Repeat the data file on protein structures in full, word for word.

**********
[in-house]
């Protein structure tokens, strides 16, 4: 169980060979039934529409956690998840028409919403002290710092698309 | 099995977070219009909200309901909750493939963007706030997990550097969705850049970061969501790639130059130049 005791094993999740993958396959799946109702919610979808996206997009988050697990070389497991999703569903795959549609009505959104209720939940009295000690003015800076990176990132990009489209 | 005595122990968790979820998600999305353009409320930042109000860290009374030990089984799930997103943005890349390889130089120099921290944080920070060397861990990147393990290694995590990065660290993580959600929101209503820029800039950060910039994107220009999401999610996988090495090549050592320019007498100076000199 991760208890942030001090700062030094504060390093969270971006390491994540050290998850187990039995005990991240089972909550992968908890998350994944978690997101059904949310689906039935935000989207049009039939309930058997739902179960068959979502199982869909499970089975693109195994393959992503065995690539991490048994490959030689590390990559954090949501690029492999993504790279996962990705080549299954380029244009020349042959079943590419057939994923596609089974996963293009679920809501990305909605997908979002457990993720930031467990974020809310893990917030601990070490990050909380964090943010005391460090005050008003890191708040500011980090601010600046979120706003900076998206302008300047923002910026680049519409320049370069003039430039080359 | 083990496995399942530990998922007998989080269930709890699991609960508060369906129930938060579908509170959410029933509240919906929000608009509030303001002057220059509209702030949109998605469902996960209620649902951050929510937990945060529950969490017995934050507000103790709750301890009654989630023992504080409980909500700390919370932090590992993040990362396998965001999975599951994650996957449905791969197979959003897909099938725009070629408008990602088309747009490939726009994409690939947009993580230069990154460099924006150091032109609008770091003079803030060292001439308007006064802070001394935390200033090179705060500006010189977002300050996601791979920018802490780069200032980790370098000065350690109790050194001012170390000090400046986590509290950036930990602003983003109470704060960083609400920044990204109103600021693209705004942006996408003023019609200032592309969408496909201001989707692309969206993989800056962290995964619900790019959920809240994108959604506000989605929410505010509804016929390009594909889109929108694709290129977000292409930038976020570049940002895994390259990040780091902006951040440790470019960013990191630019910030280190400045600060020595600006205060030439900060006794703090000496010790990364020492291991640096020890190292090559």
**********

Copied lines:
[in-house]
């Protein structure tokens, strides 16, 4: 169980060979039934529409956690998840028409919403002290710092698309 | 099995977070219009909200309901909750493939963007706030997990550097969705850049970061969501790639130059130049 005791094993999740993958396959799946109702919610979808996206997009988050697990070389497991999703569903795959549609009505959104209720939940009295000690003015800076990176990132990009489209 | 005595122990968790979820998600999305353009409320930042109000860290009374030990089984799930997103943005890349390889130089120099921290944080920070060397861990990147393990290694995590990065660290993580959600929101209503820029800039950060910039994107220009999401999610996988090495090549050592320019007498100076000199 991760208890942030001090700062030094504060390093969270971006390491994540050290998850187990039995005990991240089972909550992968908890998350994944978690997101059904949310689906039935935000989207049009039939309930058997739902179960068959979502199982869909499970089975693109195994393959992503065995690539991490048994490959030689590390990559954090949501690029492999993504790279996962990705080549299954380029244009020349042959079943590419057939994923596609089974996963293009679920809501990305909605997908979002457990993720930031467990974020809310893990917030601990070490990050909380964090943010005391460090005050008003890191708040500011980090601010600046979120706003900076998206302008300047923002910026680049519409320049370069003039430039080359 | 083990496995399942530990998922007998989080269930709890699991609960508060369906129930938060579908509170959410029933509240919906929000608009509030303001002057220059509209702030949109998605469902996960209620649902951050929510937990945060529950969490017995934050507000103790709750301890009654989630023992504080409980909500700390919370932090590992993040990362396998965001999975599951994650996957449905791969197979959003897909099938725009070629408008990602088309747009490939726009994409690939947009993580230069990154460099924006150091032109609008770091003079803030060292001439308007006064802070001394935390200033090179705060500006010189977002300050996601791979920018802490780069200032980790370098000065350690109790050194001012170390000090400046986590509290950036930990602003983003109470704060960083609400920044990204109103600021693209705004942006996408003023019609200032592309969408496909201001989707692309969206993989800056962290995964619900790019959920809240994108959604506000989605929410505010509804016929390009594909889109929108694709290129977000292409930038976020570049940002895994390259990040780091902006951040440790470019960013990191630019910030280190400045600060020595600006205060030439900060006794703090000496010790990364020492291991640096020890190292090559």